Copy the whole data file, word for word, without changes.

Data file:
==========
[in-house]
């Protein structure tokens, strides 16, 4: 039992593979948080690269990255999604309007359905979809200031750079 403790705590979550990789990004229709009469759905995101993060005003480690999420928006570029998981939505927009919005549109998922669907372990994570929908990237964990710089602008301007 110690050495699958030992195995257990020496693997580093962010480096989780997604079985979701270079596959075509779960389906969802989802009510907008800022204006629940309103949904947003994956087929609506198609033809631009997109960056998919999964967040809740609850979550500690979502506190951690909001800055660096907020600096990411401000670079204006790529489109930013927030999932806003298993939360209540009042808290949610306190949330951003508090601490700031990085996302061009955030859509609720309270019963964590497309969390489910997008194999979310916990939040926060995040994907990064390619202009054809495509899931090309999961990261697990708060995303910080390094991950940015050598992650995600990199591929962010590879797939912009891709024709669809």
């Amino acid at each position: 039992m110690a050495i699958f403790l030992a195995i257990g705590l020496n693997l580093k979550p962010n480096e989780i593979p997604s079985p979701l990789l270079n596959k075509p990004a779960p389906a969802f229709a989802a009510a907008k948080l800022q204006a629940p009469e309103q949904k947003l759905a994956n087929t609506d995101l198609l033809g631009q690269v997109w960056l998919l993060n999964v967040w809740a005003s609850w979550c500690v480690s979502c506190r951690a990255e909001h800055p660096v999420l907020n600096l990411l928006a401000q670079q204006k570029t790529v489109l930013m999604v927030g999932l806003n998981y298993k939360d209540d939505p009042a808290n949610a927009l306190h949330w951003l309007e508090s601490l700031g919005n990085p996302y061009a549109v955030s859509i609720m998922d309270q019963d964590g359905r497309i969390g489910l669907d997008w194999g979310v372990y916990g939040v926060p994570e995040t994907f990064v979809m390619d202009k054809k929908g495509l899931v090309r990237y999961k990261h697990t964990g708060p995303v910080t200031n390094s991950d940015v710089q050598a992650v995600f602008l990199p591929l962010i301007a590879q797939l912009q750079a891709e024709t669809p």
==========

[in-house]
């Protein structure tokens, strides 16, 4: 039992593979948080690269990255999604309007359905979809200031750079 403790705590979550990789990004229709009469759905995101993060005003480690999420928006570029998981939505927009919005549109998922669907372990994570929908990237964990710089602008301007 110690050495699958030992195995257990020496693997580093962010480096989780997604079985979701270079596959075509779960389906969802989802009510907008800022204006629940309103949904947003994956087929609506198609033809631009997109960056998919999964967040809740609850979550500690979502506190951690909001800055660096907020600096990411401000670079204006790529489109930013927030999932806003298993939360209540009042808290949610306190949330951003508090601490700031990085996302061009955030859509609720309270019963964590497309969390489910997008194999979310916990939040926060995040994907990064390619202009054809495509899931090309999961990261697990708060995303910080390094991950940015050598992650995600990199591929962010590879797939912009891709024709669809």
């Amino acid at each position: 039992m110690a050495i699958f403790l030992a195995i257990g705590l020496n693997l580093k979550p962010n480096e989780i593979p997604s079985p979701l990789l270079n596959k075509p990004a779960p389906a969802f229709a989802a009510a907008k948080l800022q204006a629940p009469e309103q949904k947003l759905a994956n087929t609506d995101l198609l033809g631009q690269v997109w960056l998919l993060n999964v967040w809740a005003s609850w979550c500690v480690s979502c506190r951690a990255e909001h800055p660096v999420l907020n600096l990411l928006a401000q670079q204006k570029t790529v489109l930013m999604v927030g999932l806003n998981y298993k939360d209540d939505p009042a808290n949610a927009l306190h949330w951003l309007e508090s601490l700031g919005n990085p996302y061009a549109v955030s859509i609720m998922d309270q019963d964590g359905r497309i969390g489910l669907d997008w194999g979310v372990y916990g939040v926060p994570e995040t994907f990064v979809m390619d202009k054809k929908g495509l899931v090309r990237y999961k990261h697990t964990g708060p995303v910080t200031n390094s991950d940015v710089q050598a992650v995600f602008l990199p591929l962010i301007a590879q797939l912009q750079a891709e024709t669809p």